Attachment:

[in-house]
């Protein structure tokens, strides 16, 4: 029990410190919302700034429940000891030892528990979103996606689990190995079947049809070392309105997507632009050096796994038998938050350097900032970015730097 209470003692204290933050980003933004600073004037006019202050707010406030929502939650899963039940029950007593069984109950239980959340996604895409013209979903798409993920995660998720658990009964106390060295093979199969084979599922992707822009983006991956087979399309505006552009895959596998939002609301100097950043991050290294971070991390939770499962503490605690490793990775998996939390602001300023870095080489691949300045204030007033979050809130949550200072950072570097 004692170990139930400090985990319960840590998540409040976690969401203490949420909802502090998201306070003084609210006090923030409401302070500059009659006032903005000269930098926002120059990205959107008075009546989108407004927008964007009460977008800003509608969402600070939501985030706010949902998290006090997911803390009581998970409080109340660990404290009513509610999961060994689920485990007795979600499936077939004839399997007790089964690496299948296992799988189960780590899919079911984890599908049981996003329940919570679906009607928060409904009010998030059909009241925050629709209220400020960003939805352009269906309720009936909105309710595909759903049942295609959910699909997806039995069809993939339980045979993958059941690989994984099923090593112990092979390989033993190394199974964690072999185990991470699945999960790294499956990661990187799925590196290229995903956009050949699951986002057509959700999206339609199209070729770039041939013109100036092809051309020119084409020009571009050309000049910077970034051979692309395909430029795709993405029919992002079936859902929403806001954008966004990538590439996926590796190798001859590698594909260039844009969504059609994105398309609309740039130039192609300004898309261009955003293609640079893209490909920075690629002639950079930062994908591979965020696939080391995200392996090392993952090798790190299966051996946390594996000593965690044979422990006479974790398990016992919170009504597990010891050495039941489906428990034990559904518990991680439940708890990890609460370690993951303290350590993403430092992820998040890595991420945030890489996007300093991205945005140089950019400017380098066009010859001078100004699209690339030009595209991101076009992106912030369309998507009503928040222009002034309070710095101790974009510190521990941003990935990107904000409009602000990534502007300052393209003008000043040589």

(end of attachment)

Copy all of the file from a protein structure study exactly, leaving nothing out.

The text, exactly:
[in-house]
């Protein structure tokens, strides 16, 4: 029990410190919302700034429940000891030892528990979103996606689990190995079947049809070392309105997507632009050096796994038998938050350097900032970015730097 209470003692204290933050980003933004600073004037006019202050707010406030929502939650899963039940029950007593069984109950239980959340996604895409013209979903798409993920995660998720658990009964106390060295093979199969084979599922992707822009983006991956087979399309505006552009895959596998939002609301100097950043991050290294971070991390939770499962503490605690490793990775998996939390602001300023870095080489691949300045204030007033979050809130949550200072950072570097 004692170990139930400090985990319960840590998540409040976690969401203490949420909802502090998201306070003084609210006090923030409401302070500059009659006032903005000269930098926002120059990205959107008075009546989108407004927008964007009460977008800003509608969402600070939501985030706010949902998290006090997911803390009581998970409080109340660990404290009513509610999961060994689920485990007795979600499936077939004839399997007790089964690496299948296992799988189960780590899919079911984890599908049981996003329940919570679906009607928060409904009010998030059909009241925050629709209220400020960003939805352009269906309720009936909105309710595909759903049942295609959910699909997806039995069809993939339980045979993958059941690989994984099923090593112990092979390989033993190394199974964690072999185990991470699945999960790294499956990661990187799925590196290229995903956009050949699951986002057509959700999206339609199209070729770039041939013109100036092809051309020119084409020009571009050309000049910077970034051979692309395909430029795709993405029919992002079936859902929403806001954008966004990538590439996926590796190798001859590698594909260039844009969504059609994105398309609309740039130039192609300004898309261009955003293609640079893209490909920075690629002639950079930062994908591979965020696939080391995200392996090392993952090798790190299966051996946390594996000593965690044979422990006479974790398990016992919170009504597990010891050495039941489906428990034990559904518990991680439940708890990890609460370690993951303290350590993403430092992820998040890595991420945030890489996007300093991205945005140089950019400017380098066009010859001078100004699209690339030009595209991101076009992106912030369309998507009503928040222009002034309070710095101790974009510190521990941003990935990107904000409009602000990534502007300052393209003008000043040589």